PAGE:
It was actually at this point that some of us began to worry about ownership rights, as we had acquired various models and props through our involvement in the Blackpool displays, with us storing things at our homes that were gifts, or 'left-overs' from the displays, or considered 'on loan' to us. Being a bit paranoid about my collection I talked to David Nightingale about it, and then Gerry suggested that we write to him listing our items and he would give us his official authority to own them all, which was very good of him to do.

Above: Sample of many letters from Gerry Anderson. Above right; Gerry gives Phil the original 22" Eagle filming model. Above centre: Gerry informing Phil of the meeting with the Alton Towers executive regarding the future of the exhibition, and saying that he won't forget Phil's favourite puppet - 'Captain Scarlet'. Above right: Gerry providing authority for Phil to own the original props.
David: You had obviously become very friendly with Gerry Anderson, was this how the job on 'Terrahawks' came about?
Phil: Not quite, that was really
Steven Begg, who became the special effects director on the series (I actually introduced Steven to Gerry during the Blackpool events). They were setting up the show and apparently the Japanese investors were flying over to look around in about two weeks time – and I believe that all they had to show them were the Zeroids. Steven was the designer at the time and had worked on most of the Terrahawk craft except for the Spacehawk, so he offered me the job of building it as he thought that might be more up my alley with the kit-bashed look.

David: Did they give you a description of the craft, what it was supposed to do, or look like?
Phil: Well they started to give me a basic description, the idea was that there was this big front-end to the vehicle that would all open up, and then all these gun type things could unfold and come out – and I said ‘In two weeks - NO WAY!' (laugh).

So I just asked them to send me the script and I read through it and the basic idea was that Spacehawk was a gigantic battleship, a huge destroyer type thing like the Star Destroyers in ‘Star Wars’. So I came up with an idea - actually an idea that I had for a while so this was an opportunity to finally build it - and so I went round the shops looking for these vacuum cleaner plastic cases that I had seen and bought a few, then came back and started assembling this craft with the intention of cladding it all up in kit-part detail. Well a week had gone by now and I realised that this model was going to take me a lot longer to build so I was completely stuck, how could I build a complete spaceship in a week!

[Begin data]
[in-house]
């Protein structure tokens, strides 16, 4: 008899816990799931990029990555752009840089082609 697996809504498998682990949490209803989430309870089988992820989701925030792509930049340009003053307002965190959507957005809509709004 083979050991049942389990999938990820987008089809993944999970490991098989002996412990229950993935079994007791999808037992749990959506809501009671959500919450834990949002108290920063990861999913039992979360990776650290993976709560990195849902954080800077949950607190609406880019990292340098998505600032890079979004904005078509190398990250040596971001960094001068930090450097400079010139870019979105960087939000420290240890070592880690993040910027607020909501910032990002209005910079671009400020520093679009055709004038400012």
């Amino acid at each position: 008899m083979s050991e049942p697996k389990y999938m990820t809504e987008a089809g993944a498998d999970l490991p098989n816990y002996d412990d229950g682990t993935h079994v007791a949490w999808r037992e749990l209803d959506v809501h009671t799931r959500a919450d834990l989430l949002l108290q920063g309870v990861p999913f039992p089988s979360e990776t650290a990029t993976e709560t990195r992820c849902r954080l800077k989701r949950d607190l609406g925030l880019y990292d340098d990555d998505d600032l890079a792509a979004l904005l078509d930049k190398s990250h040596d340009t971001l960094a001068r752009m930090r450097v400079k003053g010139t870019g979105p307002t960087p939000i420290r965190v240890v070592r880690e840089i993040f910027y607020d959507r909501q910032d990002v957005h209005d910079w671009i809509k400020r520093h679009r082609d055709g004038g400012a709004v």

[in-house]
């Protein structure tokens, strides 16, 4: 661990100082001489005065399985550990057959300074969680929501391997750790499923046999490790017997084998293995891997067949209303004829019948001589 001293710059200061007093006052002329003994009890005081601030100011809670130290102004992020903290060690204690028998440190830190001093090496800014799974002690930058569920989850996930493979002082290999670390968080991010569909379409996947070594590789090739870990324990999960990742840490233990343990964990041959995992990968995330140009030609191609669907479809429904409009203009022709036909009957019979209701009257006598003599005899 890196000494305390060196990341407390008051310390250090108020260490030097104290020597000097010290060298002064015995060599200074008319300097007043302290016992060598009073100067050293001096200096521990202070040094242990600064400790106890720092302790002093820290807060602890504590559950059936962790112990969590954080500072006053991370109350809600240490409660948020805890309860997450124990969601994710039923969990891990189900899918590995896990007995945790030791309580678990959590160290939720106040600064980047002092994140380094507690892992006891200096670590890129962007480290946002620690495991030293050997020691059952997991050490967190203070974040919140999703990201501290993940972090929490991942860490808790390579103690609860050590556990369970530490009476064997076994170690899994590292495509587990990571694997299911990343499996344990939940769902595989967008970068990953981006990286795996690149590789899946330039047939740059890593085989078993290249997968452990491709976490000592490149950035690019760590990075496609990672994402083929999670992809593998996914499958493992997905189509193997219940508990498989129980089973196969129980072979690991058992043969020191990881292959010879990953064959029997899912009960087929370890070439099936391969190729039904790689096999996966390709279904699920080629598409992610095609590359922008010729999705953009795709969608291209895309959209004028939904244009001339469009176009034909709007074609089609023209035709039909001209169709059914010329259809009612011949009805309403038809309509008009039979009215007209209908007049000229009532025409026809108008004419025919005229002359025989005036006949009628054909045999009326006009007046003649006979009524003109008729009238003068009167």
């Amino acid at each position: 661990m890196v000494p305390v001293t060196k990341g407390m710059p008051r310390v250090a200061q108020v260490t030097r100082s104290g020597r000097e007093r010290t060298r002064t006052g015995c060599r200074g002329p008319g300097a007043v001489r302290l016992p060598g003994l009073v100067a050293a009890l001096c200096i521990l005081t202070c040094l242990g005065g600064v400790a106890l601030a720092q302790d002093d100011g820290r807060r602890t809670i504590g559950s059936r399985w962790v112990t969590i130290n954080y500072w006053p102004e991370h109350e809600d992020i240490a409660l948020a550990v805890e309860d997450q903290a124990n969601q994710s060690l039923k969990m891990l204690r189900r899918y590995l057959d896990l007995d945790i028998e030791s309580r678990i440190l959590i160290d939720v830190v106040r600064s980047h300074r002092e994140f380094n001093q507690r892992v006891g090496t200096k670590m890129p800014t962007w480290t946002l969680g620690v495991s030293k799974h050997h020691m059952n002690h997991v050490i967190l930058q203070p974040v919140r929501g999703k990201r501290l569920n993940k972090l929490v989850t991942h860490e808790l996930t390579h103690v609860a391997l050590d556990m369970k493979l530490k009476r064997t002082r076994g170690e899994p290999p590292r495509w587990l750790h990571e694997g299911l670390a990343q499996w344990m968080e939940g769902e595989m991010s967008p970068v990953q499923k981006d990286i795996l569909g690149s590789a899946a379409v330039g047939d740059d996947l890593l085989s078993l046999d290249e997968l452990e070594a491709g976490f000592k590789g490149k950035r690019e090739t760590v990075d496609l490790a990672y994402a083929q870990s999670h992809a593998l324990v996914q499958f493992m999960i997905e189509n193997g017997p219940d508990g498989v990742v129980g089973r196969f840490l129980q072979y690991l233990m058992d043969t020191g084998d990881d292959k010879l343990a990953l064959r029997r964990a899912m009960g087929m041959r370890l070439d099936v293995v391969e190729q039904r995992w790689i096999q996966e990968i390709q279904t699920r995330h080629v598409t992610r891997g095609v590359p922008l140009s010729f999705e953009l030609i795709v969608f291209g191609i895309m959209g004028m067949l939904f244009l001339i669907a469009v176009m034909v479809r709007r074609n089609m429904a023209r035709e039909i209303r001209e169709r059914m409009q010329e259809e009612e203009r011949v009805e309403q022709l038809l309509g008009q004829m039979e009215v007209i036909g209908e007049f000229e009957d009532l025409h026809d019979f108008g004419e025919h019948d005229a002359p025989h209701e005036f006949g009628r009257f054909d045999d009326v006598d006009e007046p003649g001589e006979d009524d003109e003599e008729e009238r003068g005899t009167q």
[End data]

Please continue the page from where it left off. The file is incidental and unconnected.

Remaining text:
So I looked around my model collection and there was a couple of old models that I had previously made which could work. So I took these models apart and rebuilt them into one model – the Spacehawk, as you know it today.

Above: Spacehawk under construction and delivered to the studio office.
See
SPACEHAWK PHOTO PAGE HERE
David: So it was just these old models?
Phil: Well, it really is a kit-bashed thing, mostly from stuff made around 1977, but I stripped off a lot of the original detailing and re-did it.
For the kit spotters I can tell you that the front section was one "new" section and is basically three cut down Airfix Hercules fuselages, with some Airfix Space Shuttle and truck bits left over from 'Alien'. The core tube is basically Airfix Saturn V and Lunar Module with some plastic containers, a yoghurt pot, and disposable razors chucked in.
The rear "engine" is a tea dispenser...Auto-Caddy I think. The V-shaped wing sections are made from a plastic sunglasses stand, with Saturn V, and 1/24-scale Harrier parts. There are also a lot of railway tanker truck parts, and many, many other kit-part bits in there too. And more disposable razors too (laughs). Of course the whole thing was totally re-painted, and weathered.